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Exodus from Damascus - Dr Steve Wright

As the civil war in Syria continues, Dr Steve Wright, Reader in Applied Global Ethics, reacts to the news that two million people have fled the conflict as a result of execution, torture and chemical agents.

Last Friday, I attended a Board meeting of the Mines Advisory Group (MAG), which removes explosive remnants of war from conflict zones. Two million people have fled the Syrian conflict, half of them children. MAG told us 10,000 left in a single day in August as they cleared an area equivalent to 90 Wembley-sized football pitches to facilitate the development of the Domiz refugee camp. MAG provided Risk Education to over 55,000 Syrian men, women and children at the Shilikye crossing in Dohuk governorate, which runs by a known minefield.

The horrors which have driven them out include mass execution, torture, and now a Sarin attack on a suburb of Damascus, by what is almost certainly the Assad Regime. Some members of the UN Security Council meeting at the fruitless G20 conference in Moscow are certainly aware of this – they have the receipts for the requisite precursor chemicals. Sickening images of human liquidation we thought were part of WWI history, (whose 100th anniversary commemorated next year), speak of what Zygmunt Bauman calls ‘expendable people.’

But the World War I chemical agents like mustard gas and chlorine were very much weaker and included so called tear gases. (These can kill in enclosed spaces and were responsible for near 70 fatalities in a police van in Egypt last month, when the police lobbed a gas grenade to pacify the detainees) .

Sarin (and Tabun) are organo-phosphates similar to insecticides. Originally designed by Nazi scientists in WWII to disrupt the human nervous system, they are 500 times more toxic than cyanide. At the end of the war, the Nazi scientists were spared execution and enrolled by both Russia and America to create an arms race in chemical biological weapons: hundreds of thousands of which remain despite the Chemical Weapons Conventions. A few drops inhaled or on the skin can kill in minutes by over-stimulating the muscles around vital organs.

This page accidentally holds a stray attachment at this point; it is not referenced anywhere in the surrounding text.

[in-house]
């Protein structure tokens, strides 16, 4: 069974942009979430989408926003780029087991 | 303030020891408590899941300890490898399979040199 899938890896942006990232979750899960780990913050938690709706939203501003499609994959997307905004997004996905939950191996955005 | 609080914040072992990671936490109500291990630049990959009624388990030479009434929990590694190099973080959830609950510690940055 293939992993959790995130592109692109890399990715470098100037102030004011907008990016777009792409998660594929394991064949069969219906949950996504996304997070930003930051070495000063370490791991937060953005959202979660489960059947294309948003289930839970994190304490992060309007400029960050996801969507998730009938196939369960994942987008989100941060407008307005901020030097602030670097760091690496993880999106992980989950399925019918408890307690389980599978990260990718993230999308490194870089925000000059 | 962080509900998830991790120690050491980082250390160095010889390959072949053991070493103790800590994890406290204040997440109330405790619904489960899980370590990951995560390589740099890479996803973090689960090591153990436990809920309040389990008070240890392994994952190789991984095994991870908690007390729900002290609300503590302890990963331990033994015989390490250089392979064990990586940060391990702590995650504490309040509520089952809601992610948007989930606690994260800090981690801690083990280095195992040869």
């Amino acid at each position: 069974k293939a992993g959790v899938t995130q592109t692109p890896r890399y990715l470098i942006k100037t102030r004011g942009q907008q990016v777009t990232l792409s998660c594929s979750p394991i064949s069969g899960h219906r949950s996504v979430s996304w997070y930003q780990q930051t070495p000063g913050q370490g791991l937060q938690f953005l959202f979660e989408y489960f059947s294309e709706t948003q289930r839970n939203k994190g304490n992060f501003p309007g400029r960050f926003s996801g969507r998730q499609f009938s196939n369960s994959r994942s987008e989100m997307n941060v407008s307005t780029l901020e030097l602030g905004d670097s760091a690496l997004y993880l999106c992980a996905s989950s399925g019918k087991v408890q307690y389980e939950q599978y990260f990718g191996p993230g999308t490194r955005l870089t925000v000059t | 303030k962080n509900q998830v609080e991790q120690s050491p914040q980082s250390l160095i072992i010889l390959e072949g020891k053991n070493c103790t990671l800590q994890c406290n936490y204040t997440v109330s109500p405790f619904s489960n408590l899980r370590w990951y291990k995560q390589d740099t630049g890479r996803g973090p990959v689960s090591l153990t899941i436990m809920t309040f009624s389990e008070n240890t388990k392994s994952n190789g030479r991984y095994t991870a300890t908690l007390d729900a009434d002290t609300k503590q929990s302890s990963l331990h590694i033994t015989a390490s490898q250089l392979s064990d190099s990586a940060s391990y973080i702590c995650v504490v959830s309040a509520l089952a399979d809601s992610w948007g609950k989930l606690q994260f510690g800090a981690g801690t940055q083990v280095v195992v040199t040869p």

Abdullah Ahmed, 10, who suffered burns in a Syrian government airstrike and fled his home with his family, stands outside their tent at a camp for displaced Syrians in the village of Atmeh, Syria, on December 11, 2012. This tent camp sheltering some of th

Unfortunately, we have not seen the last of chemical and biological warfare. Whilst so called “Weapons of Mass Destruction” are tagged as terrorist tools to worry about, governments still hold the largest stocks. And research has not ended, In addition to the vessicants, incapacitants, blood, vomit and choking agents, nerve and blistering gases of yore, we now have anaesthetics like fentanyl used in the 2003 Moscow Theatre siege. Experts like Malcolm Dando have warned of a new generation of agents based on bio-regulators which can disrupt heart and breathing functions or induce paranoia and fear. Synthetic biology is becoming melded with chemistry which one day may yield weapons targeted by genotype.

As President Obama has accurately pointed out, these hard-won treaties become worthless unless enforced, but post-Iraq we are all very wary of cruise missile diplomacy and its aftershocks. Outlining what might need to be done to completely remove Syria’s chemical weapon production facilities, New Scientist identified five suspected production sites at Al-Safira, Latakia, Hamah, Homs and Palmyra (7Sept, 2013). It said the US has been developing special cluster bomb munitions to attack chemical agent plants (such as the CBU-107 and the BLU-119/B Crashpad) which puncture vessels with 3700 steel and tungsten rods or rupture storage vessels entirely. Alas, the US does not have a good track record on humane use of cluster munitions dropping more illegally on Laos than bombs were used in WWII. And half a century later, MAG are still de-infesting the fields of Laos, to make it safe for humans.

As Jeannette Rankin, first woman member of US Congress has so presciently said: "You can no more win a war than you can win an earthquake." Any miss-targeting of such chemical stockpiles in Syria would yield additional fall out of urban casualties if toxic chemicals became airborne in an unfavourable wind.

What remains are “uneasy ethics.” Whatever is decided post-UN inspector reports, thanks to the wonders of social networking we are all liable to bear witness to what happens next. Certificate U censored versions for the BBC with decent regard for public taste and X-rated horror shows for Al Jazeera to further fan the flames of a relentless war.

- Dr Steve Wright

Image used by Creative Commons License, courtesy of FreedomHouse.

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Carrie Braithwaite

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